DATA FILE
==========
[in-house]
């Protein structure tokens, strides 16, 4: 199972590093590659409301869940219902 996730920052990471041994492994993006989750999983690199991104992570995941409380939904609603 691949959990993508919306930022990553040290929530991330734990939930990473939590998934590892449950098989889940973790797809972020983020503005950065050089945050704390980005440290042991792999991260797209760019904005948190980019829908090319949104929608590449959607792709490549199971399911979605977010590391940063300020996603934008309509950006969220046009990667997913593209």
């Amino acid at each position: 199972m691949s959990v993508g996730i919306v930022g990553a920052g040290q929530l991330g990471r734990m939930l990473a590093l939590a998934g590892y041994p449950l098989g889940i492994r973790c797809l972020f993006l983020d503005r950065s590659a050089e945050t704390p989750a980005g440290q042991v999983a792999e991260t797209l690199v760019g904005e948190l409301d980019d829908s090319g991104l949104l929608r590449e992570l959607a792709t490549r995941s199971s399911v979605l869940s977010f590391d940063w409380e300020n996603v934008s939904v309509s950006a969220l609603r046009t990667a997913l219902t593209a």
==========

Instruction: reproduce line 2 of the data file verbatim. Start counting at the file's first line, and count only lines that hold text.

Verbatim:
């Protein structure tokens, strides 16, 4: 199972590093590659409301869940219902 996730920052990471041994492994993006989750999983690199991104992570995941409380939904609603 691949959990993508919306930022990553040290929530991330734990939930990473939590998934590892449950098989889940973790797809972020983020503005950065050089945050704390980005440290042991792999991260797209760019904005948190980019829908090319949104929608590449959607792709490549199971399911979605977010590391940063300020996603934008309509950006969220046009990667997913593209």